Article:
Saturday, 15 December 2018

The Best Children's Poetry Books To Buy This Christmas

Hi everyone.

It’s official. After wandering around in the wilderness for a few years (not helped by National Curriculum!) poetry for children is cool again. This is great news if you have presents to buy for children at Christmas. It’s also great news for me as it has spurred me on to finally start the process of getting my first collection of poetry for children out under my new children’s books imprint Black Bunny Books. If all goes according to plan, I hope that this time next year I’ll be recommending that you put There’s A Gorilla In My Pyjamas by Melissa Lawrence on your Christmas list!

According to the Centre for Literacy in Primary Education (CPLE) there has been an almost 70% increase in submissions for their prestigious poetry award (CLiPPA) with 32 books from 19 different publishers submitted in 2018. So, in no particular order as they say on Strictly Come Dancing, here is my personal selection of five of the many good poetry books for children that are currently out there and which might even get your kids off their various devices for five minutes on Christmas Day.

1) Rhythm and Poetry by Karl Nova (Poetry Caboodle)

This was the 2018 winner of the CLiPPA award. The collection reflects on the poet's journey from childhood to adulthood through the medium of Hip Hop Culture. (That's RAP for those of us who think decent music ended with the death of Elvis.) Here is what one parent had to say about the book in a review on Amazon.

"Absolutely brilliant. I bought this for my 11 year old and he loves it. Highly recommended!"

2) Where Zebras Go by Sue Hardy-Dawson (Otter-Barry Books)

On the shortlist for the same award in 2018, Where Zebras Go is a “diverse and exciting” debut collection from up and coming poet Sue Hardy-Dawson who performs regularly in schools across the country. I love the first lines of her poem The Weaver of Words.

Wind, rattles clouds
carrying the song
of the weaver of words.
nails, polished
to the points of needles.

Michael Rosen is one of the most tried and trusted poets writing for children today so any collection put together by him will be sure to delight and amuse even the most poetry detesting child. Here is a sample review from Amazon which says it all:

“My children love this book. They didn't look at much poetry so I thought I'd try them with it and they actually fight to read it out!”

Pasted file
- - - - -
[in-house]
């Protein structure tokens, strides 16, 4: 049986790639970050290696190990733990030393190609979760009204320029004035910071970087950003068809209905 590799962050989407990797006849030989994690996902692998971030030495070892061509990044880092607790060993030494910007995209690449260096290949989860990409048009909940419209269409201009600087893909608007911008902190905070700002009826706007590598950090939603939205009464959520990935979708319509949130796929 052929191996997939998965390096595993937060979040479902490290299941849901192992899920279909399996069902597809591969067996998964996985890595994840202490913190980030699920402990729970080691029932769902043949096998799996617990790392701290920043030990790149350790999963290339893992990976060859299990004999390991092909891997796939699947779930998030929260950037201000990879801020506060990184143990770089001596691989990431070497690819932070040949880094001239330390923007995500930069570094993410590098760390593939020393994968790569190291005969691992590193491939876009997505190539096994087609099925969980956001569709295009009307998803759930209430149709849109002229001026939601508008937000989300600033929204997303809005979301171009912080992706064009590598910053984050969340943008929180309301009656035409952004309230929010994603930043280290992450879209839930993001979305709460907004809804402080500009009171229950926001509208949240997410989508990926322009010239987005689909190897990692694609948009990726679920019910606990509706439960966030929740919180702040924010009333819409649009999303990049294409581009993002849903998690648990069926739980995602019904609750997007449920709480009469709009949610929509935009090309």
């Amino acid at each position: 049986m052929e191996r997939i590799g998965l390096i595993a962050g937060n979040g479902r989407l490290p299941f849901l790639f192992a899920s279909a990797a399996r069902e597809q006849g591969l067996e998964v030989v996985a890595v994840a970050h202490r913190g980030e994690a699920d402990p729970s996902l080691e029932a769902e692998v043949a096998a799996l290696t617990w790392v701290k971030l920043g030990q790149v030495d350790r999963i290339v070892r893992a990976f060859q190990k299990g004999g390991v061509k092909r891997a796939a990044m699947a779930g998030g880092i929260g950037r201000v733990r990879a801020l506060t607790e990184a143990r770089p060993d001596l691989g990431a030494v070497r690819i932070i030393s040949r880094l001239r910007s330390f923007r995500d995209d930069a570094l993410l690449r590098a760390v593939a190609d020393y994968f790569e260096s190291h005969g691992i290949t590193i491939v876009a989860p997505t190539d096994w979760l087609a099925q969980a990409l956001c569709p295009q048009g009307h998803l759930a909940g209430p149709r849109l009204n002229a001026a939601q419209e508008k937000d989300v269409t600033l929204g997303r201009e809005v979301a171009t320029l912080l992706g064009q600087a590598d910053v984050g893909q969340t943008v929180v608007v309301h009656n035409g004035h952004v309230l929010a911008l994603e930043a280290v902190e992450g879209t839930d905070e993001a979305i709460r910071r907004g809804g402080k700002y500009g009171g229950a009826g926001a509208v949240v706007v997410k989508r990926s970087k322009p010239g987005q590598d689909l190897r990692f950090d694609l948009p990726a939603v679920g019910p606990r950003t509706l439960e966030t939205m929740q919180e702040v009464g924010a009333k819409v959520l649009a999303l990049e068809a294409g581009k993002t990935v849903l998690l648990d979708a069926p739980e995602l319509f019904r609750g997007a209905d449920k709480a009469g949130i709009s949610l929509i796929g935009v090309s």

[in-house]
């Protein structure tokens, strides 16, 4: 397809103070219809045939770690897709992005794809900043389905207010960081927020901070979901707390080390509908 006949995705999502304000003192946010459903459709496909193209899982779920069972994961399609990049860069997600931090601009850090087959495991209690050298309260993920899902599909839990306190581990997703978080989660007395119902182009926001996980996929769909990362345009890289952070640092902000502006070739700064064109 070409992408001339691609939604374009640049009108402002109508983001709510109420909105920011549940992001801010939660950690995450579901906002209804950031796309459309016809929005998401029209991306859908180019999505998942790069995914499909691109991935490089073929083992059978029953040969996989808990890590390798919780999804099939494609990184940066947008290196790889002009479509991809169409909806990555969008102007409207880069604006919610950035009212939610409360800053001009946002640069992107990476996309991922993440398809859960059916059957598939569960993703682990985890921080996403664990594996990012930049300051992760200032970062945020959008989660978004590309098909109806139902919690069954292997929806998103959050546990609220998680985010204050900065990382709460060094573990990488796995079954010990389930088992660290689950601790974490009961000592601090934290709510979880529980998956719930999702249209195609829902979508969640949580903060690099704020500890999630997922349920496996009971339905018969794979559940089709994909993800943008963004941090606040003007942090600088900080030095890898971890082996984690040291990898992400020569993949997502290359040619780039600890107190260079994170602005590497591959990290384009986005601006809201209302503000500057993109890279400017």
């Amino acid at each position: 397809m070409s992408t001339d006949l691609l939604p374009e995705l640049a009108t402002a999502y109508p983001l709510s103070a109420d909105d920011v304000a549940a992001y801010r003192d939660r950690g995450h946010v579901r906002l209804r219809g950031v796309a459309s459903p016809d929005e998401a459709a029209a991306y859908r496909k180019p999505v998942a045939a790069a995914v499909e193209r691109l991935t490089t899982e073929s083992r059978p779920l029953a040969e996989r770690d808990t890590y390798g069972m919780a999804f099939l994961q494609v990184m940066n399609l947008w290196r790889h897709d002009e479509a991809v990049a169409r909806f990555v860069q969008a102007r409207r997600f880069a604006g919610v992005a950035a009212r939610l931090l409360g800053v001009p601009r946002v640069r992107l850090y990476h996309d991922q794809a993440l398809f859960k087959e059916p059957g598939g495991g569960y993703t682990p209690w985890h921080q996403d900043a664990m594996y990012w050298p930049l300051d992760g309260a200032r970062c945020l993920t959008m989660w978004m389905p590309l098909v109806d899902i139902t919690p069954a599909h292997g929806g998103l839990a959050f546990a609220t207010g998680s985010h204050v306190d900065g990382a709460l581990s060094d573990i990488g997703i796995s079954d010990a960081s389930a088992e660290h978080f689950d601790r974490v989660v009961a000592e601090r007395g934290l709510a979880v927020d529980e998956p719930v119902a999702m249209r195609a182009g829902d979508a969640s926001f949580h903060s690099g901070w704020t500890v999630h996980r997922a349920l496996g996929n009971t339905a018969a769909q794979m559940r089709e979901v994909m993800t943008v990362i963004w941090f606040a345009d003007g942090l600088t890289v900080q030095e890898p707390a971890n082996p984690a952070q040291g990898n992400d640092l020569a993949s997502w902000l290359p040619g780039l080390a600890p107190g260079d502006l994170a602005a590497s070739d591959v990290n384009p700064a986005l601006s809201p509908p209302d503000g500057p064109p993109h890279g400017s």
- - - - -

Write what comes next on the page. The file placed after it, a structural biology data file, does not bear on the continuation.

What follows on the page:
4) The Humpback’s Wail by Chrissie Gittins (Rabbit Hole Publications)

I have this on my own bookshelf and I can definitely recommend it. There is humour, history, word play and wonderfully quirky subject matter such as in the poem Making Cream Cakes For Tina Turner. The delightful line drawings by Paul Bommer really add to the overall attraction of the book.

“Chrissie Gittins knows just what words can do. She makes them dance, sing, sit still for am moment and then leap across the page with joy!” Ian Macmillan


5) New And Collected Poems For Children by Carol Ann Duffy (Faber & Faber)

I’ve always really, really admired and enjoyed our current poet laureate’s poems for children and you may find yourself wanting to hang onto this anthology of Duffy’s poems for yourself. This book brings together some of the best poems from her four award-winning collections for children and there are new ones too. Here are the first lines from the poem The Words of Poems.

The words of poems are nails
which tack the wind to a page,
so that the gone hour
when your kite pulled you over the field
blows in your hair.


So here’s hoping that my small, personal selection of the many great poetry books for children that are out there might help you with your Christmas shopping and keep poetry for children “cool” into 2019 and beyond. All of the books I have mentioned were available on Amazon at the time of writing this blog (just click on the links above) and you could also check out the Waterstones list of children’s poetry books, many of which are under £5.00 and would make perfect stocking-fillers.

Have a very happy Christmas! 





Sunday, 22 July 2018